Order of Canada Investiture Ceremony
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Order of Canada Investiture Ceremony
Rideau Hall, Friday, June 18, 2010
If there is one function I hold dear as Governor General of Canada, it is that of paying tribute to the women and men whose creativity, daring, commitment, tenacity and knowledge are this country’s greatest treasure.
You know, today’s ceremony coincides with the official reopening of one of Rideau Hall’s heritage rooms, the Tent Room. I am very pleased that a number of you will be taking part in the opening this evening.
During the time I have lived and worked in this residence where we are gathered this morning and where, as you can see, our past is ever present, I have become increasingly aware that we are a part of history and that history will continue to exist beyond our lifetimes.
History is made up of encounters, of all these traits of civilization that unite us.
This Ballroom contains a number of signs of that rich heritage we share.
For example, take this painting, born of the generosity and talent of one of our greatest artists, Norval Morrisseau, a member of the proud Obijwe Nation.
It is a window onto the sensitivity, spirituality and connection with the world of our Aboriginal brothers and sisters, who are our deepest roots in this vast land we call Canada.
You can see how this monumental work hanging above us initiates a dialogue with this very European architecture, and also with the very personal and moving portrait of Her Majesty Queen Elizabeth II and the Duke of Edinburgh created by the famous Quebec artist, Jean-Paul Lemieux.
As we leave the room, our gaze is drawn to this portrait of the royal couple, whose arrival we are awaiting. With Parliament in the background, it speaks of the building of our political system.
And as we open the door into the Reception Room, we are greeted by the works of William Kurelek, an artist of Ukrainian heritage, which evoke experiences common to so many immigrants who came to Canada in search of a better life.
Together, these different images remind us of the journey that characterizes us.
Indeed, we are continuing, in our own fashion, the work begun by those who came before us.
And this work, which will have been enriched by our ideas, convictions, discoveries and commitments—in short, our lives—will be carried on by those who come after us, in different forms, in a different time.
That is how humanity moves forward and sows promises of a better future.
Internationally renowned Montreal contralto Maureen Forester—who was made a Companion of the Order of Canada in 1967—is a brilliant example of this.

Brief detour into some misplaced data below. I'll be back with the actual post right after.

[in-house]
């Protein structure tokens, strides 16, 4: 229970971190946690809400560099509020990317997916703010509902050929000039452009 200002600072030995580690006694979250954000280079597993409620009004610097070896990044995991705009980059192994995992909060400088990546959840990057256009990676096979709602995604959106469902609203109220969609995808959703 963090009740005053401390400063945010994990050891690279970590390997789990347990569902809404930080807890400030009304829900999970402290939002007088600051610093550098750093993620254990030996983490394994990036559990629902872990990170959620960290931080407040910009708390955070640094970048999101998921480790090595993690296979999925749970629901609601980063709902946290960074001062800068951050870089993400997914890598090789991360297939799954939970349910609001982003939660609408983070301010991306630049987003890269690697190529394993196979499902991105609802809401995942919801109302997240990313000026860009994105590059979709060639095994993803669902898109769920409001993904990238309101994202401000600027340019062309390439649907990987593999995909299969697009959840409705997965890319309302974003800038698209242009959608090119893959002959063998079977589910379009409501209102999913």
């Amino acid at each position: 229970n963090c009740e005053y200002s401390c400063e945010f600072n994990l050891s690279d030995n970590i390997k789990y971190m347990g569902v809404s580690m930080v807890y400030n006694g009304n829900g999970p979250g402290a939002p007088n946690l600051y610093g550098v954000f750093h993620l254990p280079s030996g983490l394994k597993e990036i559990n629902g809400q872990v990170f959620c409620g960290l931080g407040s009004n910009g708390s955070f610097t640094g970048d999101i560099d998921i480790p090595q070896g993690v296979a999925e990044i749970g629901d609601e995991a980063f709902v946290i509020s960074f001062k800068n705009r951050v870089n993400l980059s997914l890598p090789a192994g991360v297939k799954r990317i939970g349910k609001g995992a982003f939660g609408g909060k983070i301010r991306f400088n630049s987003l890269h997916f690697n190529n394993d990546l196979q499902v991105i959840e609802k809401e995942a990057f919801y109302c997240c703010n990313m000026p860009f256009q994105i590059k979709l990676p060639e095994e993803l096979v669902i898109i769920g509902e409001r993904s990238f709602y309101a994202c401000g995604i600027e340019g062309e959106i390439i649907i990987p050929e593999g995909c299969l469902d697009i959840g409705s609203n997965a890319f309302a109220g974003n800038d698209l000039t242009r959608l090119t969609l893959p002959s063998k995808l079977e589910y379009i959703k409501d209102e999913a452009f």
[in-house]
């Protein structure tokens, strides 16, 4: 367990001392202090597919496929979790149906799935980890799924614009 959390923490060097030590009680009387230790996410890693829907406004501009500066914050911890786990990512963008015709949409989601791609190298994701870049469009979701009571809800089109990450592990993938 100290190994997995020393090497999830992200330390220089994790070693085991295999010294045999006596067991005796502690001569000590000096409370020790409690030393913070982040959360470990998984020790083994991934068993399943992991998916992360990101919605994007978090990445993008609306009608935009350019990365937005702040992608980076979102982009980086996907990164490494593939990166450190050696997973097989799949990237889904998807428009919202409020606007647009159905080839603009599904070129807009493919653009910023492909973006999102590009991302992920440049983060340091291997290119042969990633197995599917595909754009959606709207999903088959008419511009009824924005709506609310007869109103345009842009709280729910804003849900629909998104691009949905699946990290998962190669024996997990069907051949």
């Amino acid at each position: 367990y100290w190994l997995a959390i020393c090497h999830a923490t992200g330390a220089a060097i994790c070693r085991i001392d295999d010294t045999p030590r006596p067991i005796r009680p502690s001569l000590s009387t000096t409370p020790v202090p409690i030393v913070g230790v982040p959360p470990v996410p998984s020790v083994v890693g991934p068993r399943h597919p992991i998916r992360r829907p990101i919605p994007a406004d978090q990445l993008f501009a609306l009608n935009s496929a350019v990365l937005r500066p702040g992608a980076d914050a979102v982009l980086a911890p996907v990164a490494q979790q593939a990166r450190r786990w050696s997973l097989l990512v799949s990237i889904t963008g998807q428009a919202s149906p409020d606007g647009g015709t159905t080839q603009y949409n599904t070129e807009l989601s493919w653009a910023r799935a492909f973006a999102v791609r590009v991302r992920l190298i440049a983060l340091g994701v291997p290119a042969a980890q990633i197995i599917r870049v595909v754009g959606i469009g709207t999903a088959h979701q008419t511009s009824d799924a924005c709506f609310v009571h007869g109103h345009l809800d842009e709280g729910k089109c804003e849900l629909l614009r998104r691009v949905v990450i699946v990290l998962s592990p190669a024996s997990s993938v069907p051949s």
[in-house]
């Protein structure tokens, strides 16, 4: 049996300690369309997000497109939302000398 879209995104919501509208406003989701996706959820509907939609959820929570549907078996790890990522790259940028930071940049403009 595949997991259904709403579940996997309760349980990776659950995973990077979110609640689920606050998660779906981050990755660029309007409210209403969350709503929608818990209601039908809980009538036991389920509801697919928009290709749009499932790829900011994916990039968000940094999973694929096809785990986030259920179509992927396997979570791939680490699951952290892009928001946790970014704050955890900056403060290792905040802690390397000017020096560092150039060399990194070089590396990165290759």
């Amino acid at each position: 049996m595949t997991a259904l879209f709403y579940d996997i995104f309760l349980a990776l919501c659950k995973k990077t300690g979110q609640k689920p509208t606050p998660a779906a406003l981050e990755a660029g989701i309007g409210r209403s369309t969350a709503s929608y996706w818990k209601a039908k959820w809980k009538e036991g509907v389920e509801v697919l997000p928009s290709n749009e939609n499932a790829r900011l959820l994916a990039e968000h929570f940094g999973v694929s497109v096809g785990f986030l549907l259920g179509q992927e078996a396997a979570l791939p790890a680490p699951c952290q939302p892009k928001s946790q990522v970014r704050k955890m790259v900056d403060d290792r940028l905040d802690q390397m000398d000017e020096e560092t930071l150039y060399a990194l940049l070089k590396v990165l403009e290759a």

She left us on Wednesday, at the age of 79, but her unique and extraordinary contralto voice will forever continue to resonate in our hearts. Maureen Forester will remain, for generations to come, a model of excellence in the vocal arts.
Time marches on, times change, but what remains is the dream of a country that lives up to our aspirations, as so rightly reflected in the motto of the Order of Canada, Desiderantes meliorem patriam, or “They desire a better country.”
And what does this country we desire look like? Your own fields of endeavour provide a good idea.
We dream of a country where the difference of some is a treasure for others.
We dream of a country where individual interests encompass the interests of the wider world.
We dream of a country where women and men, the young and not so young, Aboriginal and non-Aboriginal people all have equal rights and opportunities.
We dream of a country where research and scientific and technological advances serve the well-being of humankind.
We dream of a country that recognizes the important, indeed vital role of our artists and how they touch the soul of our society.
A country seeking to excel in all fields.
And a country where the solitudes I’ve spoken of so often, which continue to condemn far too many of us to distress and exclusion, are finally broken down to make way for sharing, solidarity and compassion.
A country synonymous with hope for the entire world.
Thanks to you, we have the conviction that this country is not a Utopia.
That, rather, it is an ideal.
An ideal to which we can all freely aspire.
Provided that we give the very best of ourselves, and that we seek by every means possible to improve the lives of those around us, as you so eloquently have reminded us today.
You work in a wide range of disciplines, but what unites you is the creative, combative spirit that makes you want to have a hand in humanity's progress and to leave your own mark on the world.
I believe that the strength of history also lies in the opportunity it gives us to recognize your contribution.
To you who are joining this august society of merit called the Order of Canada, I say thank you, thank you from the bottom of my heart for being who you are and for each of your actions.
And know that Canada would not be what it is today without you.